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Monday, October 11, 2010

Kidney/Bone-Marrow/Lymph Nodes/Brain Tumors from Aspartame Study

Since the FOX TV report aired in Washington in the fall of 1999, more studies have been published showing aspartame should be re-called and re-tested as a drug:

In Vivo. 2007 Jan-Feb;21(1):89-92. 

The effect of aspartame administration on oncogene and suppressor gene expressions.
Gombos KVarjas TOrsos ZPolyak E,  Peredi JVarga ZNowrasteh G,
Tettinger A,  Mucsi GEmber I.

Faculty of Medicine, Institute of Public Health University of Pecs, Pecs, Hungary.
BACKGROUND: Aspartame (L-phenylalanineN-L-alpha-aspartyl-1-methyl ester) is an artificial sweetener withwidespread applications. Previously published results have shown that among rats receiving aspartame a significant increase of lymphoreticular neoplasms, brain tumours and transitional cell tumours occurred. The aim of our short-term experiment was to investigate the biological effect of aspartame consumption by determining the expressions of key oncogenes and a tumour suppressor gene.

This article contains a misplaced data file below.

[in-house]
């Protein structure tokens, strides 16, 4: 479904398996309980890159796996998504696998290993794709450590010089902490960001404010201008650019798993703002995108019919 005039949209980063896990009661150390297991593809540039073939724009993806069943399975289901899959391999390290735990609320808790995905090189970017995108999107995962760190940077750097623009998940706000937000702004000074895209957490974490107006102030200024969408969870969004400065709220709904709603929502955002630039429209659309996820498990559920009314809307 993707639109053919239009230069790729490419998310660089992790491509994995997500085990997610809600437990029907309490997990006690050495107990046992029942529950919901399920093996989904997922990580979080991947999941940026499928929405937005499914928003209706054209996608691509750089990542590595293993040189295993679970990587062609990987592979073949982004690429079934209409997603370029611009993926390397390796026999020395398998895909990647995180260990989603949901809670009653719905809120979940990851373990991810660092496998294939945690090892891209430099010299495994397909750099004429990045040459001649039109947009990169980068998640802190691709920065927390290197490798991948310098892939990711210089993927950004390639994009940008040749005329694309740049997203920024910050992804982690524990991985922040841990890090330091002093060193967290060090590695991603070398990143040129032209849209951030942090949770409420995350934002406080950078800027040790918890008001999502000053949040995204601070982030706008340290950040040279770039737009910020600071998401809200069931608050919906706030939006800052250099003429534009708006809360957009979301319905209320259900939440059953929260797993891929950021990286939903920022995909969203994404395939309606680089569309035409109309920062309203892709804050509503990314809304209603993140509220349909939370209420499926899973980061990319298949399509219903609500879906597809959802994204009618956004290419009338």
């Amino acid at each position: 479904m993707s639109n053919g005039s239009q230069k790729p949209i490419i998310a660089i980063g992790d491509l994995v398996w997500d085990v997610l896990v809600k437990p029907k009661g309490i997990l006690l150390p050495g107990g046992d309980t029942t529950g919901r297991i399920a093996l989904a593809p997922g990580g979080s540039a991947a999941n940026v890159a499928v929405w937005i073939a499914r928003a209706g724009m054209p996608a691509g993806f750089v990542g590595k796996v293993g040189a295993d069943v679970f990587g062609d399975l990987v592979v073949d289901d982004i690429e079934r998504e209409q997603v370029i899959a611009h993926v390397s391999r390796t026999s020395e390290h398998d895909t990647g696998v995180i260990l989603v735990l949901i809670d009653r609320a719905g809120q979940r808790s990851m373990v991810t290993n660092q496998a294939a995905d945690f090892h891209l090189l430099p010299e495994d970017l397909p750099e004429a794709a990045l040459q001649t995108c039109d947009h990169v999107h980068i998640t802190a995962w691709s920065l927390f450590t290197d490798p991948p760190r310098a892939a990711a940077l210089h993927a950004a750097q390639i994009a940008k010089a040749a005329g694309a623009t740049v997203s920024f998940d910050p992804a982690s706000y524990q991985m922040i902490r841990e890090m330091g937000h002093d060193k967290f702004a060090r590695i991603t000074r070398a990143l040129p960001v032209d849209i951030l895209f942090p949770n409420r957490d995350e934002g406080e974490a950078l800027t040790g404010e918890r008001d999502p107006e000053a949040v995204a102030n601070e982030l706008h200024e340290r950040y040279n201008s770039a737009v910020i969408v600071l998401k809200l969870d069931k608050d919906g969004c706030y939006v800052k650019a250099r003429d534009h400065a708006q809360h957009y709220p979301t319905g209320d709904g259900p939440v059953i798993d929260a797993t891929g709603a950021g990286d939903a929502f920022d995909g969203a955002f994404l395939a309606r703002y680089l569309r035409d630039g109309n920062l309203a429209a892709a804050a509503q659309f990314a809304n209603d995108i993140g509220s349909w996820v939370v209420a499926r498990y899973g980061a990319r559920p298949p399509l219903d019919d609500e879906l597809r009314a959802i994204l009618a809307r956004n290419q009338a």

MATERIALS AND METHODS: After one week per os administration of various doses ofaspartame to CBA/CA female mice, p53, c-myc, Ha-ras gene expression alterations were determined in individual organs.

RESULTS: The results showed an increase in gene expressions concerning all the investigated genes especially in organs with a high proliferation rate:lymphoreticular organs, bone-marrow and kidney. 

CONCLUSION: Aspartame has a biological effect even at the recommended daily maximum dose. 
Mary Nash Stoddard, Founder
Aspartame Consumer Safety Network and Pilot Hotline
[Promoting FDA Recall of Aspartame - since 1987]
P.O. Box 2001 - Frisco,  TX 75034 - U.S. 
phone: 1-214-387-4001